DP15443 Institutions and the uneven geography of the first wave of the COVID-19 pandemic
|Author(s):||Chiara Burlina, Andrés Rodríguez-Pose|
|Publication Date:||November 2020|
|Keyword(s):||COVID-19, Europe, institutions, Pandemic, regions|
|JEL(s):||H75, O43, R58|
|Programme Areas:||International Trade and Regional Economics|
|Link to this Page:||cepr.org/active/publications/discussion_papers/dp.php?dpno=15443|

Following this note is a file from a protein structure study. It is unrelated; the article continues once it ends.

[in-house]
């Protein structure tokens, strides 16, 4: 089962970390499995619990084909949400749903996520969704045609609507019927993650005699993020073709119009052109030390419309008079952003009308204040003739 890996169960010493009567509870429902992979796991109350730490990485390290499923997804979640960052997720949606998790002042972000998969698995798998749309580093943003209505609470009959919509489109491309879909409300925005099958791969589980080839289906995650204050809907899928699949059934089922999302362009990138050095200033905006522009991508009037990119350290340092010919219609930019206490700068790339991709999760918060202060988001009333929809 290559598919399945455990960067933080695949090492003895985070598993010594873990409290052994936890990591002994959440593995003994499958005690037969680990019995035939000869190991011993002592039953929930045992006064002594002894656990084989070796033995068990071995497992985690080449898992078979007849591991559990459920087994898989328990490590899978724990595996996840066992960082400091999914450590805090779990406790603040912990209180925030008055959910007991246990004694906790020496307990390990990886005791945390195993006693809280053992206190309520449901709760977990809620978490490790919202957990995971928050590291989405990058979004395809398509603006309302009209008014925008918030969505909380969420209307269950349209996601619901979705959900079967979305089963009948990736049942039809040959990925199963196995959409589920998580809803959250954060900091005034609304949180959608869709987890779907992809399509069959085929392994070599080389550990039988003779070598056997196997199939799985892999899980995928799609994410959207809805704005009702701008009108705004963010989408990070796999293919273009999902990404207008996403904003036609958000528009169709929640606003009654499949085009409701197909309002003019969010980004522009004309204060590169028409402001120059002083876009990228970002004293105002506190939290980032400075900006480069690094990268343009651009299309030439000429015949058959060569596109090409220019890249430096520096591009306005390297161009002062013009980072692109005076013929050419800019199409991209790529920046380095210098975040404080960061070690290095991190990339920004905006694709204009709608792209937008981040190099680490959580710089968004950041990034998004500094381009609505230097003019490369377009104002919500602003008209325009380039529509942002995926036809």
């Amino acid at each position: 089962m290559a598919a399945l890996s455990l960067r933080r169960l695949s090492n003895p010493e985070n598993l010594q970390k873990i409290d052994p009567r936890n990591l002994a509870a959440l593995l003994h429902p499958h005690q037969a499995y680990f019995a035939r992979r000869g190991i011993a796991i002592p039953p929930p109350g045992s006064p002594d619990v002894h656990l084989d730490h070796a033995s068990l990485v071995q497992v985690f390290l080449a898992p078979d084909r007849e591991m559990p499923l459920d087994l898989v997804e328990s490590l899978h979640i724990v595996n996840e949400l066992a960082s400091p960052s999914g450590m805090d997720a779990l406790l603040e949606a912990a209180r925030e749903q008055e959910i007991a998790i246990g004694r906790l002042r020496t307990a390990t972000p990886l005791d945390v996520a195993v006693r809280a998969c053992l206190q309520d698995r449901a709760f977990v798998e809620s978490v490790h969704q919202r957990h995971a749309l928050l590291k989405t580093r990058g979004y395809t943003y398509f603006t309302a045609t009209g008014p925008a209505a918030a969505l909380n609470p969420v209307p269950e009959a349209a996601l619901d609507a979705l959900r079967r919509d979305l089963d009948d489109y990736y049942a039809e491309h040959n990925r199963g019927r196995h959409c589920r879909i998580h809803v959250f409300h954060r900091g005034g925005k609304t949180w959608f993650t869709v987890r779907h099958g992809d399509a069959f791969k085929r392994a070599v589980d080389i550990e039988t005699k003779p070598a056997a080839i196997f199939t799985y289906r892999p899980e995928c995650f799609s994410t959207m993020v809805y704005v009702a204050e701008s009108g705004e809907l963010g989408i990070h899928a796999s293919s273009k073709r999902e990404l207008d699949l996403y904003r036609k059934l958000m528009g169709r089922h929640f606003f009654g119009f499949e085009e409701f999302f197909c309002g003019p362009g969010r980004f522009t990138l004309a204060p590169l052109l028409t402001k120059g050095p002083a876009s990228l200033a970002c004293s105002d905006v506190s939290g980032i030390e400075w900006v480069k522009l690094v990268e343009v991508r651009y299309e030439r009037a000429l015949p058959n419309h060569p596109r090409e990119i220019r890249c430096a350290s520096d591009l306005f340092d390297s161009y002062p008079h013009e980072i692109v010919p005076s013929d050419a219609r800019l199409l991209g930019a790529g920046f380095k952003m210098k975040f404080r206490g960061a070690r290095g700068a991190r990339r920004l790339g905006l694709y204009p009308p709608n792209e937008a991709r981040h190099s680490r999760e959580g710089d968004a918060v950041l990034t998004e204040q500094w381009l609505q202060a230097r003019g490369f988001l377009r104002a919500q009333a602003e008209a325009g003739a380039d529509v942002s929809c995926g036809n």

This paper examines the uneven geography of COVID-19-related excess mortality during the first wave of the pandemic in Europe, before assessing the factors behind the geographical differences in impact. The analysis of 206 regions across 23 European countries reveals a distinct COVID-19 geography. Excess deaths were concentrated in a limited number of regions -expected deaths exceeded 20% in just 16 regions- with more than 40% of the regions considered experiencing no excess mortality during the first six months of 2020. Highly connected regions, in colder and dryer climates, with high air pollution levels, and relatively poorly endowed health systems witnessed the highest incidence of excess mortality. Institutional factors also played an important role. The first wave hit regions with a combination of weak and declining formal institutional quality and fragile informal institutions hardest. Low and declining national government effectiveness, together with a limited capacity to reach out across societal divides, and a frequent tendency to meet with friends and family were powerful drivers of regional excess mortality.